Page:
Every piece of jewelry is unique and special, but there are certain things which make our jewelry more meaningful. Whether it is a unique inscription, a specially designed assortment of stones, or the presence of your birthstone, it is the little touches that make our pieces sentimental, and there are few things more personal than our birthstones. Every birthstone is unique, and their history can be traced all the way back to the first century.
Fall brings a few of the most beautiful autumn birthstones with the months of September and October being represented by Sapphire, Opal, and Tourmaline. September claims the beauty of sapphire as a birthstone. October is unique, having both tourmaline and opal as birthstones. It is fitting that as the leaves begin to change these fall months have unique birthstones that present in differing shades and tones. Let’s take a deeper look at these Autumn birthstones.
Sapphire – September
Originating from the Greek word “sappheiros” and the Latin “sapphirus” meaning “Blue Stone” and the Sanskrit “sanipriya” meaning “dear to Saturn”, Sapphire is the birthstone of September. While most people think of sapphire and picture a royal blue stone, pure sapphires are colorless and it is through mineral impurities that the stones gain their stunning colors.
Sapphires are found in a multitude of shades from traditional blue to pink, green, yellow, violet, and padparadscha (a pink/orange combination). Sapphires do not come in red, as gemologists classify red sapphires under another category, rubies. The padparadscha sapphire, a combination of pink and orange color, is often associated with Sri Lanka, but this specific color sapphire has often sold for more than the traditional blue sapphire due to their rarity. Sapphires are more than just colorful stones. Throughout history, they have been used to instill loyalty and wisdom, channel higher powers to focus the mind, and been demanded by nobility from around the globe.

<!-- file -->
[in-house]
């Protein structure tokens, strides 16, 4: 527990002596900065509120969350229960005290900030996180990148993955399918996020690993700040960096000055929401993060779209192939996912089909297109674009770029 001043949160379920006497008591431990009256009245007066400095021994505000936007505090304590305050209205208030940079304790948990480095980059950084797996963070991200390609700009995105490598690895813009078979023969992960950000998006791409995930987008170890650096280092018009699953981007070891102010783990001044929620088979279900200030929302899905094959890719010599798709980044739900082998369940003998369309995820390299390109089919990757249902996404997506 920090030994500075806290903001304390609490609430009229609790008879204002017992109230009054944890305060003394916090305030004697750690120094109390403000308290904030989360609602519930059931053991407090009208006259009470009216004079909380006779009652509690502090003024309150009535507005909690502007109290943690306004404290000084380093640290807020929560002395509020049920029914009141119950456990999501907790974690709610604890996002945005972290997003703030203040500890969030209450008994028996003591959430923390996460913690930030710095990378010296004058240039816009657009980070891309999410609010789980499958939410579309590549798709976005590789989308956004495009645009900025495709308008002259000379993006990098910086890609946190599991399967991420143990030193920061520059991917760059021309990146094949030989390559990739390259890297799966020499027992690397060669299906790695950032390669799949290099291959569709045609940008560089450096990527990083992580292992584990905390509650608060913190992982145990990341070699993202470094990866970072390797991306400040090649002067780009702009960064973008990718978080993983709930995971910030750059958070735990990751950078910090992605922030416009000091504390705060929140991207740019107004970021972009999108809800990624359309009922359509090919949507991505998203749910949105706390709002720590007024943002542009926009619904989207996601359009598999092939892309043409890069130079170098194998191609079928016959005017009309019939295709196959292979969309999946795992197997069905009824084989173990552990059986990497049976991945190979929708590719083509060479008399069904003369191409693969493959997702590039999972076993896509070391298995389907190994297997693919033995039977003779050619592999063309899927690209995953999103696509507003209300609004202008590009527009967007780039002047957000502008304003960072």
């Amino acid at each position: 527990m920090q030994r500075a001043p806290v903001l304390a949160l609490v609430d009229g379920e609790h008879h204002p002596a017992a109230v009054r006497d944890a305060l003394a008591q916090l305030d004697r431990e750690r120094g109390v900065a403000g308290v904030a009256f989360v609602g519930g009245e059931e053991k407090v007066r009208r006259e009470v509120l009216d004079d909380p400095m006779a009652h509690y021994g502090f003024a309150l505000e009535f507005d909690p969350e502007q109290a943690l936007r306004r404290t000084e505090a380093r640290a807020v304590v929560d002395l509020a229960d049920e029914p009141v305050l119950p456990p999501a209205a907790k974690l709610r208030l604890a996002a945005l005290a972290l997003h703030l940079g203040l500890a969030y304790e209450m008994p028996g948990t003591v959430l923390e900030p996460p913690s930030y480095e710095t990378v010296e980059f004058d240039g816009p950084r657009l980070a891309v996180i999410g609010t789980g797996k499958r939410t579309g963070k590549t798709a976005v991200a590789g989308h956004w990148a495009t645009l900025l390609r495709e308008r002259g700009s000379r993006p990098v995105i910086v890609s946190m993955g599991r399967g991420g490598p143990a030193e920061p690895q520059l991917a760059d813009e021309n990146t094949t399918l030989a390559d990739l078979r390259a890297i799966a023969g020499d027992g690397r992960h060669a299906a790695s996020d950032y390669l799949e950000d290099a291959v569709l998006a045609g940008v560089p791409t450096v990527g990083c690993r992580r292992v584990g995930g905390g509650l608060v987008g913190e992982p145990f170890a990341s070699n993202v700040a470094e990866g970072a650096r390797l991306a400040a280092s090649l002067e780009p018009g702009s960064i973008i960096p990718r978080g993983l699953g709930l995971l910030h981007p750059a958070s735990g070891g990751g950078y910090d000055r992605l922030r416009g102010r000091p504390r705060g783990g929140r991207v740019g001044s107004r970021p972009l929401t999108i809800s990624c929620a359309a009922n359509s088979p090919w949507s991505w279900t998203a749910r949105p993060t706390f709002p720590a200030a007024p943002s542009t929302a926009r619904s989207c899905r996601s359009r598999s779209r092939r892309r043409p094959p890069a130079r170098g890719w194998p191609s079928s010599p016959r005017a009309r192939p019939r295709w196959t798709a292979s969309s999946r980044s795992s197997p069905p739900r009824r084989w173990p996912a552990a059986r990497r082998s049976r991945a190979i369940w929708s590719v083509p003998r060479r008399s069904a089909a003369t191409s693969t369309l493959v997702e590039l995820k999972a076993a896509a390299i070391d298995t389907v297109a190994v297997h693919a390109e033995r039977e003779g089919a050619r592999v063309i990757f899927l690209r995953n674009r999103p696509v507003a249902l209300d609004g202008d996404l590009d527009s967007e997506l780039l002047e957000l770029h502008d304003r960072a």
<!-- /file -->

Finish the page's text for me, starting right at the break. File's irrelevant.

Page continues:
The belief in the power of sapphires dates back to ancient times. When seeking guidance from the Oracle, Ancient Greeks wore a sapphire for guidance. Both Hindus and Buddhists used the stone in worship, believing that sapphires increased spiritual enlightenment. Later, Christian kings believed in the power of sapphires, often including them in ecclesiastical rings.
Sapphires are second in hardness only to diamonds, with a rating of nine on the Mohs scale. This hardness makes sapphires ideal stones for engagement rings and jewelry. The most famous engagement ring to feature a sapphire is the ring given to Lady Diana Spencer by Prince Charles in 1981. This ring continued to grow in fame after Prince William gave his mother’s ring to Kate Middleton during his 2010 proposal to the now Duchess. Sapphires are coveted around the world by jewelry makers and buyers of fine stones. Those born in September lay claim to the sapphire as their birthstone, making for a lifetime of beautiful jewelry incorporating these special stones.
Tourmaline – October
October happens at the time of year when colors change and temperatures move from the warm days of summer to the crisp nights of fall. It’s no surprise then that autumn birthstones have a variety of colors and tones. Perhaps no stone is more indicative of this change in seasons than the tourmaline. The assortment of compositions, along with trace elements in the soil, produce tourmalines in more color combinations than any other mineral group. The Egyptians explained the beautiful colors of tourmaline as the result of stones passing through a rainbow on their travel upward from the center of the earth.